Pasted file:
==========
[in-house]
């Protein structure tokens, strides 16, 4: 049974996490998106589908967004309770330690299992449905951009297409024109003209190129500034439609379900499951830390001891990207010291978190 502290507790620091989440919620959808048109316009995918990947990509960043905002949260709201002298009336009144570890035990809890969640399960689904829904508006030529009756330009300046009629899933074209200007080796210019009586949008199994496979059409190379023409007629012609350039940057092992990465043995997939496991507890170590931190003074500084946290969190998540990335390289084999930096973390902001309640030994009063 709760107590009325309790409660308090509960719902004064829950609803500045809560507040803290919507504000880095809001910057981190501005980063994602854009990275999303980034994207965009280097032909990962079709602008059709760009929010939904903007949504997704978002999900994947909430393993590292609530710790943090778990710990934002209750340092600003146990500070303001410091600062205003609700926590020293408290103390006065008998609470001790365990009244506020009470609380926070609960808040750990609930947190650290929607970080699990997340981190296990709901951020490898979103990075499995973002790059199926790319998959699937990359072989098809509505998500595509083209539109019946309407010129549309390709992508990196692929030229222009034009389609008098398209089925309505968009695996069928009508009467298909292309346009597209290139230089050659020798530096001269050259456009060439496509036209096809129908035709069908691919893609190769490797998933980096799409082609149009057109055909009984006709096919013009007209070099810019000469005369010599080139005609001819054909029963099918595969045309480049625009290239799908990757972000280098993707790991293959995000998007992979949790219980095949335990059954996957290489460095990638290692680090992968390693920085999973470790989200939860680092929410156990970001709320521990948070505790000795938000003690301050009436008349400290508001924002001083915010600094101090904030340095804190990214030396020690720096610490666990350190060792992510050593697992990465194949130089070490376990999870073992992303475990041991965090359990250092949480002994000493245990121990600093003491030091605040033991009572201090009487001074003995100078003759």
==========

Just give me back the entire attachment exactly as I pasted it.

[in-house]
């Protein structure tokens, strides 16, 4: 049974996490998106589908967004309770330690299992449905951009297409024109003209190129500034439609379900499951830390001891990207010291978190 502290507790620091989440919620959808048109316009995918990947990509960043905002949260709201002298009336009144570890035990809890969640399960689904829904508006030529009756330009300046009629899933074209200007080796210019009586949008199994496979059409190379023409007629012609350039940057092992990465043995997939496991507890170590931190003074500084946290969190998540990335390289084999930096973390902001309640030994009063 709760107590009325309790409660308090509960719902004064829950609803500045809560507040803290919507504000880095809001910057981190501005980063994602854009990275999303980034994207965009280097032909990962079709602008059709760009929010939904903007949504997704978002999900994947909430393993590292609530710790943090778990710990934002209750340092600003146990500070303001410091600062205003609700926590020293408290103390006065008998609470001790365990009244506020009470609380926070609960808040750990609930947190650290929607970080699990997340981190296990709901951020490898979103990075499995973002790059199926790319998959699937990359072989098809509505998500595509083209539109019946309407010129549309390709992508990196692929030229222009034009389609008098398209089925309505968009695996069928009508009467298909292309346009597209290139230089050659020798530096001269050259456009060439496509036209096809129908035709069908691919893609190769490797998933980096799409082609149009057109055909009984006709096919013009007209070099810019000469005369010599080139005609001819054909029963099918595969045309480049625009290239799908990757972000280098993707790991293959995000998007992979949790219980095949335990059954996957290489460095990638290692680090992968390693920085999973470790989200939860680092929410156990970001709320521990948070505790000795938000003690301050009436008349400290508001924002001083915010600094101090904030340095804190990214030396020690720096610490666990350190060792992510050593697992990465194949130089070490376990999870073992992303475990041991965090359990250092949480002994000493245990121990600093003491030091605040033991009572201090009487001074003995100078003759």